The Museum of Policing in Devon and Cornwall stores its collection of artefacts and objects at Okehampton Police Station – read here what to expect when visiting for the first time.
At the beginning of June, Lisa Berry-Waite joined the Museum of Policing in Devon and Cornwall as its Digital Marketing and Communications Officer. This piece follows Lisa’s first day working at Okehampton Police Station.
Like many people who started new jobs over the last year and a half, Covid-19 meant that I started my new role as the museum’s Digital Marketing and Communications Officer from home. While I’d met many of the museum’s trustees, staff and volunteers on Zoom, I was looking forward to meeting everyone in person and seeing the object collection for the first time.
Every Monday, the volunteers meet at Okehampton Police Station where the object collection is kept, along with the Archivist (Alistair) and the Development and Operations Manager (Miranda). The office was bubbling with chatter when I arrived, and I was immediately offered a cup of tea and a biscuit. Not a bad way to start the day! After being introduced to all the volunteers who were in that day (Pam, Sue, Derek, Brian, Monica, and Peter), I was given a tour around the object storerooms by Derek and Sue, who’ve been volunteering with the museum for many years.
There’s something very special about being surrounded by hundreds of years of history. From police uniforms and radios, to typewriters and bicycles, the museum’s object collection is vast and spans over 200 years of policing history. One of the objects I found most fascinating was a Victorian ‘mugshot chair’, where inmates would have sat to have their photographs taken. It certainly looked very uncomfortable; the ridge in the middle of the seat and metal rod at the back ensured that all sitters were photographed in the same position – sat up straight and facing forward.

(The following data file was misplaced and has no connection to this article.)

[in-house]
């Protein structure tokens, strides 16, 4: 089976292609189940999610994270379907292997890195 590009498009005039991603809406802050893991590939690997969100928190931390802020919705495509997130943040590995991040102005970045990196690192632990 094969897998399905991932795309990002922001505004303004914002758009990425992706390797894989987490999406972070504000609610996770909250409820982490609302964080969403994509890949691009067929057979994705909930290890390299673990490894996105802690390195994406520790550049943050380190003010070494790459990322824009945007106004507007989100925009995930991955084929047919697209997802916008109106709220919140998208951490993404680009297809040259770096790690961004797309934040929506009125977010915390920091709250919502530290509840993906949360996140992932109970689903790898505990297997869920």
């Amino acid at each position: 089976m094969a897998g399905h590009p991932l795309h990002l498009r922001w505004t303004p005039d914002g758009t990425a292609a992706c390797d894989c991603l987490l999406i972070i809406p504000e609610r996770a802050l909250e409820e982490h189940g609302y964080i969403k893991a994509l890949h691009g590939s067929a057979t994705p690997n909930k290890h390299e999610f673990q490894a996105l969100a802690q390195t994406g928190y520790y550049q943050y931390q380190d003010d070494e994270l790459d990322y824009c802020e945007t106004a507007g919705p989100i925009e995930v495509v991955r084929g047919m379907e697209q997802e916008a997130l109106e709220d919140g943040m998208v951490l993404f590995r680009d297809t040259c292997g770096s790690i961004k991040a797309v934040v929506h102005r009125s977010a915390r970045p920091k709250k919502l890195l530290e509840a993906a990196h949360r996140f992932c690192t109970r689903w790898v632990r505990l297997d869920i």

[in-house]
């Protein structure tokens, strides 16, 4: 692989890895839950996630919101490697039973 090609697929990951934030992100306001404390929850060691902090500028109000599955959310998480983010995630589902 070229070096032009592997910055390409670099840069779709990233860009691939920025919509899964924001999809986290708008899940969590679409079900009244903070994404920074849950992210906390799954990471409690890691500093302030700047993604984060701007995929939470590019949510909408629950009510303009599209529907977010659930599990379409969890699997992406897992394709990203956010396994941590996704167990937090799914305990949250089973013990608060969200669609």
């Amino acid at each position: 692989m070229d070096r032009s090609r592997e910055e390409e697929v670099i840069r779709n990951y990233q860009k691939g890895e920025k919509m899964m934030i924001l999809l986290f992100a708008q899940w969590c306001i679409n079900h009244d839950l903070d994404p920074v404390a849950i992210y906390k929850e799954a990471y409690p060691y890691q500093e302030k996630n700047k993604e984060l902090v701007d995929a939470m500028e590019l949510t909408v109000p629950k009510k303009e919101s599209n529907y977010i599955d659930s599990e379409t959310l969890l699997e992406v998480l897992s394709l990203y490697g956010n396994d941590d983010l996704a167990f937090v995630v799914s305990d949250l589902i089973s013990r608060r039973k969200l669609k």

At lunch time, the museum’s Chairman, John Casson, came by. It was great to meet John in person and hear about his involvement in the museum’s journey. To celebrate National Volunteering Week at the start of June, Miranda brought in a home-made cake to thank the volunteers for all their hard work. The volunteers are invaluable to the museum and work on a range of projects and activities. Whilst I was there, most of the volunteers were working with Alistair to sort through some photograph collections, which haven’t been catalogued yet.
Although I enjoy working from home, I’ll definitely be travelling to Okehampton more frequently to work alongside colleagues and the volunteers in person. There’s a real sense of community about the place! Each object in the museum’s collection has its own unique story, and I’m looking forward to learning more about the collection, and sharing object stories on the museum’s social media and website.